But what does any of this Web 2.0 stuff have to do with the church? Wikipedia brings a diverse host of people together, and through their communal effort they make something much greater than any of them could do on their own. There are many users who combine to make one wiki, and each person brings a different kind of knowledge. To Christians, this should sound familiar. Paul writes in 1 Corinthians 12, There are varieties of gifts, but the same Spirit … to each is given the manifestation of the Spirit for the common good … the body is one and has many members.”
A Web site like Wikipedia is one body made up of many members, and each member contributes to the body with the gifts that they are given. These ideas should seem familiar to Christians, and especially for Presbyterians. Many churches use the phrase, “every member is a minister.” In a similar manner many Web 2.0 sites are founded on the idea that “every user is an editor.” Our polity (G-4.0302) states, “the nature of Presbyterian order is such that it shares power and responsibility.” Web 2.0 sites share power and responsibility with millions of users on a daily basis.
Other values important to Presbyterians are embodied in Web 2.0, like diversity, inclusiveness, and opening membership and leadership to all people. Anyone can edit Wikipedia, create a Facebook page or upload a photo to Flickr, and on these sites it doesn’t matter what you wear, where you work, or how much money you make. People are valued for what they have contributed to the community. And like Presbyterian polity, the openness of Web 2.0 allows for minority voices to be heard instead of being drowned out by the majority.
It’s a wonderful thing that Web 2.0 and being Presbyterian have so many shared values, but that’s not the foremost reason that churches need to know about this new frontier of the internet. Presbyterians need to become familiar with these Web sites because they are very useful for ministry! Every church can use help with stewardship, communication, group collaboration, scheduling meetings, finding useful but inexpensive software, and maintaining contact with youth and college students.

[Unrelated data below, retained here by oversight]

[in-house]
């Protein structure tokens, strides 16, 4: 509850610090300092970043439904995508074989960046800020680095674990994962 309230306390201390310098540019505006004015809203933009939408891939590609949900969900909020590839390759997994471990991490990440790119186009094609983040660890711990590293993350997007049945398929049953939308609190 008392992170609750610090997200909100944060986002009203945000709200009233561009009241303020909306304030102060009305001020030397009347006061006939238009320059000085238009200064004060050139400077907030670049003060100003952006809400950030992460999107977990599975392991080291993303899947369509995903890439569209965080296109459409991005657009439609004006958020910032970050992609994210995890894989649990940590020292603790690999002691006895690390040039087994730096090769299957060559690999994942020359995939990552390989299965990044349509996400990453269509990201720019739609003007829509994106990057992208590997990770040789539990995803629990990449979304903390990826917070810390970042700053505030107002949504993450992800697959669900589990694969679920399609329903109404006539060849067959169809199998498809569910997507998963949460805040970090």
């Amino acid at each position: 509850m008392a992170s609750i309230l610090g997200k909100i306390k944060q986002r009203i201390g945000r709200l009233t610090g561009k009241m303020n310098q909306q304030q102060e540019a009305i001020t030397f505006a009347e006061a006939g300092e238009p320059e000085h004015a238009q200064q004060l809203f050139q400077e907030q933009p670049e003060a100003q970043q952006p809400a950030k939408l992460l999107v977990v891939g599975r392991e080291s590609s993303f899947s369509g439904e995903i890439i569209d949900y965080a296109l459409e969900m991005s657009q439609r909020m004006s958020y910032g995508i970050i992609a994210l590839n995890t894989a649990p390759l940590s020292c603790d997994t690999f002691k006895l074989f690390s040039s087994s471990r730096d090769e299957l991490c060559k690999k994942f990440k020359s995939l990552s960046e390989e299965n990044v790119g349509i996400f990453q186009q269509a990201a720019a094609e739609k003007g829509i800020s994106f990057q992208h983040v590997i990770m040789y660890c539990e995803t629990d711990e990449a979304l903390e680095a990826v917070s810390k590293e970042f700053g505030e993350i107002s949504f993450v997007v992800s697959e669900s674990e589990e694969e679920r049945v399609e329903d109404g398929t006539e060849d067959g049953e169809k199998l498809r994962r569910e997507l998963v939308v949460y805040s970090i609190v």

Here is a list of ten Web 2.0 sites that all churches should be aware of:
Â· docs.google.com – For collaborative work on documents.
Â· calendar.google.com – A calendar that anyone can view and multiple people can edit.
Â· www.sourceforge.net – A library of open source software that is freely distributed.
Â· www.flickr.com – For multiple people to upload and view pictures.
Â· www.facebook.com – A site where people create their own page to connect with friends and communities.
Â· www.wordpress.com – A place to start a personal or a church Web 2.0 site.
Â· www.surveymonkey.com – Create online polls and surveys for people to easily fill out online.
Â· www.wikia.com – Host your own wiki about your church, your community, or anything else.
Â· www.youtube.com – Upload your own videos of church events or outreach for all to see.
Â· www.doodle.ch – Makes scheduling a meeting time for multiple people quick and simple.
Neal Locke is a former English teacher in Dallas, a current youth director in ‘Frisco, a future seminarian in New Jersey, and an open-source fanatic all the time, everywhere, especially on his blog at www.mrlocke.net. Shawn Coons is an associate pastor at St. Philip Church in Houston, Texas, as well as the creator and co-host of “Decently and in Order,” a Presbyterian podcast and Web 2.0 news site at www.decently.org.